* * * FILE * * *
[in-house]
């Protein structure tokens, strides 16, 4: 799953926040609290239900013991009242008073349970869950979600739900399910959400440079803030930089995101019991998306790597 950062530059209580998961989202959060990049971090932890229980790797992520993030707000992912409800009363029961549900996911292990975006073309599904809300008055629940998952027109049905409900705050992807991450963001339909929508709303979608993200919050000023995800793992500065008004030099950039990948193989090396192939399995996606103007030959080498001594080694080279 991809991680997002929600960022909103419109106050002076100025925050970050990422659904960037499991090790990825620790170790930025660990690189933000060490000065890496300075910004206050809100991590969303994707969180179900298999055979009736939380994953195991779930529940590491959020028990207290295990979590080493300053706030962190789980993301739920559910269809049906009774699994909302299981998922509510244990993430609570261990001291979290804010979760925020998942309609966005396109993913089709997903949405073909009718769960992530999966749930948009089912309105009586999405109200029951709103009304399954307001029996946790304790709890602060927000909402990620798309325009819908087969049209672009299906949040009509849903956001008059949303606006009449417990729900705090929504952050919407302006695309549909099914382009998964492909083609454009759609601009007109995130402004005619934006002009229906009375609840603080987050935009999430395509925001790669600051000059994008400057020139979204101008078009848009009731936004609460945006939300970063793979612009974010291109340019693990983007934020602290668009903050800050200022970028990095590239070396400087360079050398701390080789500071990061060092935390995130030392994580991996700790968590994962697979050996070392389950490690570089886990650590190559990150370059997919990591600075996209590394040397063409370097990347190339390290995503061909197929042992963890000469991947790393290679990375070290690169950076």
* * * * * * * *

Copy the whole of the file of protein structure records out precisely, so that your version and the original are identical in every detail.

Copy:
[in-house]
């Protein structure tokens, strides 16, 4: 799953926040609290239900013991009242008073349970869950979600739900399910959400440079803030930089995101019991998306790597 950062530059209580998961989202959060990049971090932890229980790797992520993030707000992912409800009363029961549900996911292990975006073309599904809300008055629940998952027109049905409900705050992807991450963001339909929508709303979608993200919050000023995800793992500065008004030099950039990948193989090396192939399995996606103007030959080498001594080694080279 991809991680997002929600960022909103419109106050002076100025925050970050990422659904960037499991090790990825620790170790930025660990690189933000060490000065890496300075910004206050809100991590969303994707969180179900298999055979009736939380994953195991779930529940590491959020028990207290295990979590080493300053706030962190789980993301739920559910269809049906009774699994909302299981998922509510244990993430609570261990001291979290804010979760925020998942309609966005396109993913089709997903949405073909009718769960992530999966749930948009089912309105009586999405109200029951709103009304399954307001029996946790304790709890602060927000909402990620798309325009819908087969049209672009299906949040009509849903956001008059949303606006009449417990729900705090929504952050919407302006695309549909099914382009998964492909083609454009759609601009007109995130402004005619934006002009229906009375609840603080987050935009999430395509925001790669600051000059994008400057020139979204101008078009848009009731936004609460945006939300970063793979612009974010291109340019693990983007934020602290668009903050800050200022970028990095590239070396400087360079050398701390080789500071990061060092935390995130030392994580991996700790968590994962697979050996070392389950490690570089886990650590190559990150370059997919990591600075996209590394040397063409370097990347190339390290995503061909197929042992963890000469991947790393290679990375070290690169950076």